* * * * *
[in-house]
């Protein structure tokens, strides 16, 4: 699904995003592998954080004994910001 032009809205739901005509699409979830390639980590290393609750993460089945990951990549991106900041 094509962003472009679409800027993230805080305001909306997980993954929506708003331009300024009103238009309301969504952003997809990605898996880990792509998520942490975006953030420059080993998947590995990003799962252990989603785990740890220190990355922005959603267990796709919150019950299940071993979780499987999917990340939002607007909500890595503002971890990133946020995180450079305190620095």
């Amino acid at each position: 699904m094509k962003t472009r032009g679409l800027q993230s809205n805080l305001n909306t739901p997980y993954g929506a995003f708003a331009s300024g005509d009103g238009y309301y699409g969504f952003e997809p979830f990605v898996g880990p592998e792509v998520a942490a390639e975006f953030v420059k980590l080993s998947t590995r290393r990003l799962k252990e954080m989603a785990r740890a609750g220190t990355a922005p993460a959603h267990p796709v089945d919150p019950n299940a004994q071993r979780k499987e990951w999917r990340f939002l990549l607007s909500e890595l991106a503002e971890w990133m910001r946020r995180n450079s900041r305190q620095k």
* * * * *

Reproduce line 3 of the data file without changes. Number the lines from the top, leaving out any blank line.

């Amino acid at each position: 699904m094509k962003t472009r032009g679409l800027q993230s809205n805080l305001n909306t739901p997980y993954g929506a995003f708003a331009s300024g005509d009103g238009y309301y699409g969504f952003e997809p979830f990605v898996g880990p592998e792509v998520a942490a390639e975006f953030v420059k980590l080993s998947t590995r290393r990003l799962k252990e954080m989603a785990r740890a609750g220190t990355a922005p993460a959603h267990p796709v089945d919150p019950n299940a004994q071993r979780k499987e990951w999917r990340f939002l990549l607007s909500e890595l991106a503002e971890w990133m910001r946020r995180n450079s900041r305190q620095k």